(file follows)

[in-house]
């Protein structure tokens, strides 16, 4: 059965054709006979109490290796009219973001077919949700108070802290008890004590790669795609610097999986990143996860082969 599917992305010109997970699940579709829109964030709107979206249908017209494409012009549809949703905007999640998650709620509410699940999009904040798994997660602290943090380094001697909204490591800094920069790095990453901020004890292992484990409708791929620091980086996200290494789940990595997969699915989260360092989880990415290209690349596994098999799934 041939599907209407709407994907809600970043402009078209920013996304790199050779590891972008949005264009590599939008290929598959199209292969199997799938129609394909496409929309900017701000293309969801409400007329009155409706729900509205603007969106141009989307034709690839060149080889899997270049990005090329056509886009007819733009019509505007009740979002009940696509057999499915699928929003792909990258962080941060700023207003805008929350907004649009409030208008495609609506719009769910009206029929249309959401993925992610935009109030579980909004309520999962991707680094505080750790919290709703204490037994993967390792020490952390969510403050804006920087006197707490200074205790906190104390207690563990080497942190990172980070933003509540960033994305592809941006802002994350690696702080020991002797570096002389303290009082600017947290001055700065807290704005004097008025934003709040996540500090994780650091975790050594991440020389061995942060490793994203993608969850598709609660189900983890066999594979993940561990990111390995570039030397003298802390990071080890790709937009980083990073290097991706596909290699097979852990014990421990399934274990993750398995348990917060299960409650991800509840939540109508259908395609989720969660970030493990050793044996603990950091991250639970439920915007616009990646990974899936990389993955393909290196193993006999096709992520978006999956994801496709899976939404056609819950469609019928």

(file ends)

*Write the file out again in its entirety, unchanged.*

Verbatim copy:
[in-house]
């Protein structure tokens, strides 16, 4: 059965054709006979109490290796009219973001077919949700108070802290008890004590790669795609610097999986990143996860082969 599917992305010109997970699940579709829109964030709107979206249908017209494409012009549809949703905007999640998650709620509410699940999009904040798994997660602290943090380094001697909204490591800094920069790095990453901020004890292992484990409708791929620091980086996200290494789940990595997969699915989260360092989880990415290209690349596994098999799934 041939599907209407709407994907809600970043402009078209920013996304790199050779590891972008949005264009590599939008290929598959199209292969199997799938129609394909496409929309900017701000293309969801409400007329009155409706729900509205603007969106141009989307034709690839060149080889899997270049990005090329056509886009007819733009019509505007009740979002009940696509057999499915699928929003792909990258962080941060700023207003805008929350907004649009409030208008495609609506719009769910009206029929249309959401993925992610935009109030579980909004309520999962991707680094505080750790919290709703204490037994993967390792020490952390969510403050804006920087006197707490200074205790906190104390207690563990080497942190990172980070933003509540960033994305592809941006802002994350690696702080020991002797570096002389303290009082600017947290001055700065807290704005004097008025934003709040996540500090994780650091975790050594991440020389061995942060490793994203993608969850598709609660189900983890066999594979993940561990990111390995570039030397003298802390990071080890790709937009980083990073290097991706596909290699097979852990014990421990399934274990993750398995348990917060299960409650991800509840939540109508259908395609989720969660970030493990050793044996603990950091991250639970439920915007616009990646990974899936990389993955393909290196193993006999096709992520978006999956994801496709899976939404056609819950469609019928």